The late afternoon was bathed in the warm, hazy sepia sunshine that populates memories. I was riding my newish bike around our small garden in a small circle, struggling to balance in the restricted space.
I heard my father calling from the kitchen, “Mrunal, come here.”
I dropped my bike in the yard and scampered up the stairs to the kitchen door. My father, thick set and smiling was sitting on a chair in the tiny kitchen whilst my mother made up after the evening meal.
My dad reached into his pocket and pulled out his wallet. After some rummaging he handed me a crumpled five pound note. “Here,” he said. “For your birthday. Go out with your mum tomorrow and buy yourself something.”
My eyes grew wide with excitement. It was the 27th September 1977, two days before my seventh birthday and five pounds was a king’s ransom. “Thanks dad!” I said and pocketing the five pound note and turned to get back to the bike in the garden.
As I turned to go, my father caught my arm. “Come here,” he said ruffling my hair. “Now you be a good boy for your mother. You look after her.” I nodded and scurried away, delighted with my good luck.
I never saw my father again.
That night, a policeman came to our door. I remember the banging in the middle of the night. I remember muffled sounds as my mum and my older brother got up and went to find out what was happening. I remember tears and hearing the words, “It can’t be true. There must be some mistake.” I remember knowing that something was wrong and asking what it was. I remember being told to go back to sleep.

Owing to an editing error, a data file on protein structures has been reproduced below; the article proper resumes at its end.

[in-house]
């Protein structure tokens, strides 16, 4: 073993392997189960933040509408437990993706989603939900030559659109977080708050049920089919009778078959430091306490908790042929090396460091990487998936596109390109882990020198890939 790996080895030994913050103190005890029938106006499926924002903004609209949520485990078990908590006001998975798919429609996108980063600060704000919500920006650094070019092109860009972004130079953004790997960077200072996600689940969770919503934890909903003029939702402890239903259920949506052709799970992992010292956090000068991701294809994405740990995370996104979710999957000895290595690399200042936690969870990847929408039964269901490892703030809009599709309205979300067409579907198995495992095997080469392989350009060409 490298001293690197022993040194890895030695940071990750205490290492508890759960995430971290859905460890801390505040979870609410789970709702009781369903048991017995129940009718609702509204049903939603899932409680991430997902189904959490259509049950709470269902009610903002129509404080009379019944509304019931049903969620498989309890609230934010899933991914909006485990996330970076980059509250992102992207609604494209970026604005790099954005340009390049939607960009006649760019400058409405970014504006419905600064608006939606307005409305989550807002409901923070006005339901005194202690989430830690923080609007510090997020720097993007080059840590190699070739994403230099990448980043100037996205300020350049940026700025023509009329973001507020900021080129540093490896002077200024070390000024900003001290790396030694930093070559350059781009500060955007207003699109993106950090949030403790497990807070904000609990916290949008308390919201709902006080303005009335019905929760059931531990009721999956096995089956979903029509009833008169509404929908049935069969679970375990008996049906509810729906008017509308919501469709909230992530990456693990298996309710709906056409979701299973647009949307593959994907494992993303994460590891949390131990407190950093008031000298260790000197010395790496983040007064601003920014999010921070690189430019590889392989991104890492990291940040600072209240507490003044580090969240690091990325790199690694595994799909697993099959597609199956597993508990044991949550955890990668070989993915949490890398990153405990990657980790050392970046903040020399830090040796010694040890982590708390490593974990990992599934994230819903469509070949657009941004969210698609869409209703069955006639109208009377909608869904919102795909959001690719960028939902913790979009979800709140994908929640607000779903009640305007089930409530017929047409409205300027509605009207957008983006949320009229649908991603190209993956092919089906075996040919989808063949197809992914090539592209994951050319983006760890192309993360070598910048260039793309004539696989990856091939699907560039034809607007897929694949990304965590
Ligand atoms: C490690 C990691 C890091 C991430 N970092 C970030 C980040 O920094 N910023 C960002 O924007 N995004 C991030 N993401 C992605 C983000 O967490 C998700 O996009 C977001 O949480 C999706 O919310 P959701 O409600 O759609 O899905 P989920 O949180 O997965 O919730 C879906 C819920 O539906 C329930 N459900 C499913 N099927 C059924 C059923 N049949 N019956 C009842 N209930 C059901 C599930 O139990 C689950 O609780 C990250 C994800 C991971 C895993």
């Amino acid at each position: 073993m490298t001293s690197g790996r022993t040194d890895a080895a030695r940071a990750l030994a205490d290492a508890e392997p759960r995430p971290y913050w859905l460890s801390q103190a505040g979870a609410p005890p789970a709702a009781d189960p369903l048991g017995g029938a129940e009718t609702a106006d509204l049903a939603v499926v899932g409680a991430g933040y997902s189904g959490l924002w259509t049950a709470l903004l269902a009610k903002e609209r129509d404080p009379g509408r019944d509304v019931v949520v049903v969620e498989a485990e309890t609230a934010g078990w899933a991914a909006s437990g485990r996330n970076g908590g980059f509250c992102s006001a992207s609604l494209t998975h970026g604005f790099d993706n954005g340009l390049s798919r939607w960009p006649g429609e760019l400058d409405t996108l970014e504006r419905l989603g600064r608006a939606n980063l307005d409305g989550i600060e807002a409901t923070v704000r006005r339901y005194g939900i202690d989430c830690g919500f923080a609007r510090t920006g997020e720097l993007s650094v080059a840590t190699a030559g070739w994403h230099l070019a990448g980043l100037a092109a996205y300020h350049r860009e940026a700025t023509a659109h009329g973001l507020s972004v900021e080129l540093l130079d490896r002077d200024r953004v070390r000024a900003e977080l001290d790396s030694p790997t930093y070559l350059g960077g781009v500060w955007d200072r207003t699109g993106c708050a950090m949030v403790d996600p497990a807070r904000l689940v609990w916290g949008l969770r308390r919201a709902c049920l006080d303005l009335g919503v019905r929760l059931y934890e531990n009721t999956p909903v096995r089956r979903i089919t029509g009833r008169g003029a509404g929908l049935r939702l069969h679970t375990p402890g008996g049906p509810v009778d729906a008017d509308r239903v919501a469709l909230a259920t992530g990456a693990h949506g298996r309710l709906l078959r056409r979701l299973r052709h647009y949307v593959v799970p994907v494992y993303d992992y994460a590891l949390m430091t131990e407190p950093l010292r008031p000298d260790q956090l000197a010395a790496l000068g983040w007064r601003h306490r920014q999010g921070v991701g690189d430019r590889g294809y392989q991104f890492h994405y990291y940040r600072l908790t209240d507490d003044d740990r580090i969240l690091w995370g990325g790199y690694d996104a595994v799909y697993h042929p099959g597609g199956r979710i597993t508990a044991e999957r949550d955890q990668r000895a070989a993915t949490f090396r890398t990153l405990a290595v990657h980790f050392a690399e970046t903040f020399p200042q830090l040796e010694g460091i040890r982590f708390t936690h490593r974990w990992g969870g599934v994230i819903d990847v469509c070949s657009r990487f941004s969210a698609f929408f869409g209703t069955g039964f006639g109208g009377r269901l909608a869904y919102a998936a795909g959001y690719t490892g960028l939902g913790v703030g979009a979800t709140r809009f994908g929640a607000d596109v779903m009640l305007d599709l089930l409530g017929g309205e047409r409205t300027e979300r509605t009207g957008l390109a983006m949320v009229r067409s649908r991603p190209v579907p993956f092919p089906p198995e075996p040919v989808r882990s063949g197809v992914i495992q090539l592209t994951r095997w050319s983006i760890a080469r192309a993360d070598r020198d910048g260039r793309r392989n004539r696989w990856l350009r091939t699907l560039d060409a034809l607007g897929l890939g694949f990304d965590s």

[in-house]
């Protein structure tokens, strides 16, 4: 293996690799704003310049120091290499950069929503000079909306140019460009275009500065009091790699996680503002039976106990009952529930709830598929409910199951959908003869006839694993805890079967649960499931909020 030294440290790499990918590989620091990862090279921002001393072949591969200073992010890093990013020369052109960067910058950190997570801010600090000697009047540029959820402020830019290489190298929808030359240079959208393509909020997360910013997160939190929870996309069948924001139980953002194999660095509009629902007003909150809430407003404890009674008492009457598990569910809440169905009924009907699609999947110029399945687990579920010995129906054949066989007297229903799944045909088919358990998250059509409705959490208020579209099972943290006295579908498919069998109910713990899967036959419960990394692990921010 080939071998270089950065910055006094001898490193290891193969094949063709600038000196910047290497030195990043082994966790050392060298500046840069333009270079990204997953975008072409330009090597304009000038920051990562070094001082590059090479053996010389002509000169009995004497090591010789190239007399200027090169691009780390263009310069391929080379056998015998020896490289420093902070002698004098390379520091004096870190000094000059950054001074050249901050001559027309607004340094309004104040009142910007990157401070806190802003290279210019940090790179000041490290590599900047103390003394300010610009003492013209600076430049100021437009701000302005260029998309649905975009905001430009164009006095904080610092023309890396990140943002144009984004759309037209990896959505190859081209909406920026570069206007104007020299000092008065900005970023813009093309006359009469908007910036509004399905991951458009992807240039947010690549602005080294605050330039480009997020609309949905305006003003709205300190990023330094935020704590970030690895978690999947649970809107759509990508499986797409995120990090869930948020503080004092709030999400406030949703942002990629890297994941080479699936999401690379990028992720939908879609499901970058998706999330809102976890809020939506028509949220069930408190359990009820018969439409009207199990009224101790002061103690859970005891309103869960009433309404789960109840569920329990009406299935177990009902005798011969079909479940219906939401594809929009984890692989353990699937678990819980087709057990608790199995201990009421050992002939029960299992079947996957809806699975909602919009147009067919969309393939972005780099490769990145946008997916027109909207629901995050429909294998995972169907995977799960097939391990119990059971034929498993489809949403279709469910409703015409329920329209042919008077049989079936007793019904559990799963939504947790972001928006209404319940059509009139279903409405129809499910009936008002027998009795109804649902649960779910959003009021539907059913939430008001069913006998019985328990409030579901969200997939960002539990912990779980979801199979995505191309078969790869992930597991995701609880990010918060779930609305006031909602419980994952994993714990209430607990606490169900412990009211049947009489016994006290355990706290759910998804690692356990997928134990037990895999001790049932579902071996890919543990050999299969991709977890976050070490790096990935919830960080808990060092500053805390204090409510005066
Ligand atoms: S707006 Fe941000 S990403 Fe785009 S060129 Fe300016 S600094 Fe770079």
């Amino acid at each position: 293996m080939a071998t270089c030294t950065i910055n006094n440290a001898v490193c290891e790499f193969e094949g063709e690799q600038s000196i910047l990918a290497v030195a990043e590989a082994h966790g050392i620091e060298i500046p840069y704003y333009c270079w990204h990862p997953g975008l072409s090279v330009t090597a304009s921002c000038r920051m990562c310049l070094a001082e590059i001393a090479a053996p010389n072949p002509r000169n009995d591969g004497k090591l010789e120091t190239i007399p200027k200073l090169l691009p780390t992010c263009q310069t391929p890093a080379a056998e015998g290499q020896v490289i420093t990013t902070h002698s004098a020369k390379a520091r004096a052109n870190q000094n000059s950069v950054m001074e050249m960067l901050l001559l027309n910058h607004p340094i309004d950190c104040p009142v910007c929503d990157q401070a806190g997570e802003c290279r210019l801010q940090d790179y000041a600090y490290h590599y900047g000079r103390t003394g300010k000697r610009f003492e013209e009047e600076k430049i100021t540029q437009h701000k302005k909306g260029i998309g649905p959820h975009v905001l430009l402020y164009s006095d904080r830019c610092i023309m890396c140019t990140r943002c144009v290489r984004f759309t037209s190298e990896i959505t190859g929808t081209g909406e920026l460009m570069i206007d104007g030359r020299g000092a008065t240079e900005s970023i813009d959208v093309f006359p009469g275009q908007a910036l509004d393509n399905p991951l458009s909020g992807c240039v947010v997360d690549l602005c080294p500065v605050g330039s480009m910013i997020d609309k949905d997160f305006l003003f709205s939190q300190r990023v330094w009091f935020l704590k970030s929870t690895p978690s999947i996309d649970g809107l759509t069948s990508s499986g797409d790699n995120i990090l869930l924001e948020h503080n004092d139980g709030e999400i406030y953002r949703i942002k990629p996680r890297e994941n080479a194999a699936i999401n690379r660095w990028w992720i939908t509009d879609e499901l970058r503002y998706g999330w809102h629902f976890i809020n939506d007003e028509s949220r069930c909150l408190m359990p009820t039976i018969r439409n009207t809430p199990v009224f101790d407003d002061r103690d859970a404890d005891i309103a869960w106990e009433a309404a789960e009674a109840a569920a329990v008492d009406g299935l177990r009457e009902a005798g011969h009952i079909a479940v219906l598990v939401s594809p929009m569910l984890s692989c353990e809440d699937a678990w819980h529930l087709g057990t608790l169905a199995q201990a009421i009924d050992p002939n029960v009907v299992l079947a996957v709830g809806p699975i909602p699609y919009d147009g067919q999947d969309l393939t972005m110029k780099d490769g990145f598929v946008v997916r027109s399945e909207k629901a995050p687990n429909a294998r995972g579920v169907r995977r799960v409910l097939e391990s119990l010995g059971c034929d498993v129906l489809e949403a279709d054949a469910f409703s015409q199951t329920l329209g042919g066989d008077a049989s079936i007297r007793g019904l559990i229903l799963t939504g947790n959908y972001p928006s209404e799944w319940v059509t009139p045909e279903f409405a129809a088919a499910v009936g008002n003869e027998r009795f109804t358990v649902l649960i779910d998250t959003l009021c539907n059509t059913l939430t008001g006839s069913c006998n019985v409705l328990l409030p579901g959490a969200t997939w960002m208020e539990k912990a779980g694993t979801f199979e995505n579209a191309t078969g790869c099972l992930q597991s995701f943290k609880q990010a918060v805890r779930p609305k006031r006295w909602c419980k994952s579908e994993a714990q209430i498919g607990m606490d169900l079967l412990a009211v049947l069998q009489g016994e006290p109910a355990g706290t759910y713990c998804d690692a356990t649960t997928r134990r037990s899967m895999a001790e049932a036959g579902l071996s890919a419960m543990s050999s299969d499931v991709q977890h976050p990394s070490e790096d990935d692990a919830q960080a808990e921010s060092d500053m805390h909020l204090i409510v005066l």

My father was working the nightshift at a local factory. He had died of a massive coronary at around 2am in the morning. I think that was probably the most important event in my whole life. The premature and shock death of my father shaped me more than anything else that has ever happened. At the tender age of six, I didn’t miss him, I didn’t know what I was losing but that absence, that loss has entered every fibre of my being. Good and bad, I wouldn’t be the man I am today had it not been for the events of the 27th September 1977.
A few weeks ago, I was talking to my four year old daughter. “Does everyone have a mummy and daddy?” she asked.
“Yes,” I responded. “Everyone has a mummy and daddy.”
“Where is your daddy?” she enquired, having figured out which of her grandparents was missing.
“My daddy died a long time ago.”
“Oh,” she said, taking it in. “What was your daddy like?”
“Ah,” I said, “What a good question. To tell you the truth, I’m not the best person to ask. Why don’t you ask granny next time you see her?”
When, two weeks later, granny came to visit, my daughter did just that. As they sat down to talk about my daughter’s grandfather and my mother’s husband, I could see the pride and the tears contending for position in my mum’s eyes.
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